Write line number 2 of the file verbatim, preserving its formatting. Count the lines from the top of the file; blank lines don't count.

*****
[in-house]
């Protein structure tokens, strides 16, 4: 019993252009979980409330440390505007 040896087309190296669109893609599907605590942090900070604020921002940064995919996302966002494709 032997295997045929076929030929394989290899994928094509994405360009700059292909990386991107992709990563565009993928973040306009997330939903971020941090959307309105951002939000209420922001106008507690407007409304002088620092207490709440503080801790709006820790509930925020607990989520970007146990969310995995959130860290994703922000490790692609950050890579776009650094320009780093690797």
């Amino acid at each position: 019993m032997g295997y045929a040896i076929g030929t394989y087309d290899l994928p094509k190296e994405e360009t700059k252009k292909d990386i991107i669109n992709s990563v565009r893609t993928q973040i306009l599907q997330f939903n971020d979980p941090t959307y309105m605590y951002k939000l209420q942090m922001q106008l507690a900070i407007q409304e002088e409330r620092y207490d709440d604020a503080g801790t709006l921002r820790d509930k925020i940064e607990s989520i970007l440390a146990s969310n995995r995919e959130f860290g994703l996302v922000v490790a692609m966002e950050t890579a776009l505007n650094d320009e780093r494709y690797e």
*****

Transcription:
């Protein structure tokens, strides 16, 4: 019993252009979980409330440390505007 040896087309190296669109893609599907605590942090900070604020921002940064995919996302966002494709 032997295997045929076929030929394989290899994928094509994405360009700059292909990386991107992709990563565009993928973040306009997330939903971020941090959307309105951002939000209420922001106008507690407007409304002088620092207490709440503080801790709006820790509930925020607990989520970007146990969310995995959130860290994703922000490790692609950050890579776009650094320009780093690797």